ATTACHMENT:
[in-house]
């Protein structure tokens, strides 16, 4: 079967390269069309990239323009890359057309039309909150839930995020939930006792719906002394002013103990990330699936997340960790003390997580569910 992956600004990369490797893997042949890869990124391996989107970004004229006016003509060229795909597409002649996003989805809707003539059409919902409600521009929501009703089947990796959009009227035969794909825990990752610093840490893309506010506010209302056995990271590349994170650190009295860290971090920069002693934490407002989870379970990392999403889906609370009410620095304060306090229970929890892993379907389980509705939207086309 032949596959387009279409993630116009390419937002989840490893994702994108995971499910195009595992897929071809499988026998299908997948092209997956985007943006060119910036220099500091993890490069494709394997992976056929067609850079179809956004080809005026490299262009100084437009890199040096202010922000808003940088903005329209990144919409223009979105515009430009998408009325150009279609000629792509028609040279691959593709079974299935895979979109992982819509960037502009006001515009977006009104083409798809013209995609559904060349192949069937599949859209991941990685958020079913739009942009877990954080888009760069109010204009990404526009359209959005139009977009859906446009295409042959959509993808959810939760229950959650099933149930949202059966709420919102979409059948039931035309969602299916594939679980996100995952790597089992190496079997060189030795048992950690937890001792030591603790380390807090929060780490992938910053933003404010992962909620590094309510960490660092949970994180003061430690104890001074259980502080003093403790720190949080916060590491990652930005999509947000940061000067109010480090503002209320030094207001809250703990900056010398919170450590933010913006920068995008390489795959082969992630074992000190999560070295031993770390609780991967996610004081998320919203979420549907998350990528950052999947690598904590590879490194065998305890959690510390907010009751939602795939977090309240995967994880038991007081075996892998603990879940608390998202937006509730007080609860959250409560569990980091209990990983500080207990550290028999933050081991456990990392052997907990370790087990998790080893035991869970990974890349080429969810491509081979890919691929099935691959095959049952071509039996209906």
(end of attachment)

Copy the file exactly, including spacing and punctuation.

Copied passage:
[in-house]
């Protein structure tokens, strides 16, 4: 079967390269069309990239323009890359057309039309909150839930995020939930006792719906002394002013103990990330699936997340960790003390997580569910 992956600004990369490797893997042949890869990124391996989107970004004229006016003509060229795909597409002649996003989805809707003539059409919902409600521009929501009703089947990796959009009227035969794909825990990752610093840490893309506010506010209302056995990271590349994170650190009295860290971090920069002693934490407002989870379970990392999403889906609370009410620095304060306090229970929890892993379907389980509705939207086309 032949596959387009279409993630116009390419937002989840490893994702994108995971499910195009595992897929071809499988026998299908997948092209997956985007943006060119910036220099500091993890490069494709394997992976056929067609850079179809956004080809005026490299262009100084437009890199040096202010922000808003940088903005329209990144919409223009979105515009430009998408009325150009279609000629792509028609040279691959593709079974299935895979979109992982819509960037502009006001515009977006009104083409798809013209995609559904060349192949069937599949859209991941990685958020079913739009942009877990954080888009760069109010204009990404526009359209959005139009977009859906446009295409042959959509993808959810939760229950959650099933149930949202059966709420919102979409059948039931035309969602299916594939679980996100995952790597089992190496079997060189030795048992950690937890001792030591603790380390807090929060780490992938910053933003404010992962909620590094309510960490660092949970994180003061430690104890001074259980502080003093403790720190949080916060590491990652930005999509947000940061000067109010480090503002209320030094207001809250703990900056010398919170450590933010913006920068995008390489795959082969992630074992000190999560070295031993770390609780991967996610004081998320919203979420549907998350990528950052999947690598904590590879490194065998305890959690510390907010009751939602795939977090309240995967994880038991007081075996892998603990879940608390998202937006509730007080609860959250409560569990980091209990990983500080207990550290028999933050081991456990990392052997907990370790087990998790080893035991869970990974890349080429969810491509081979890919691929099935691959095959049952071509039996209906």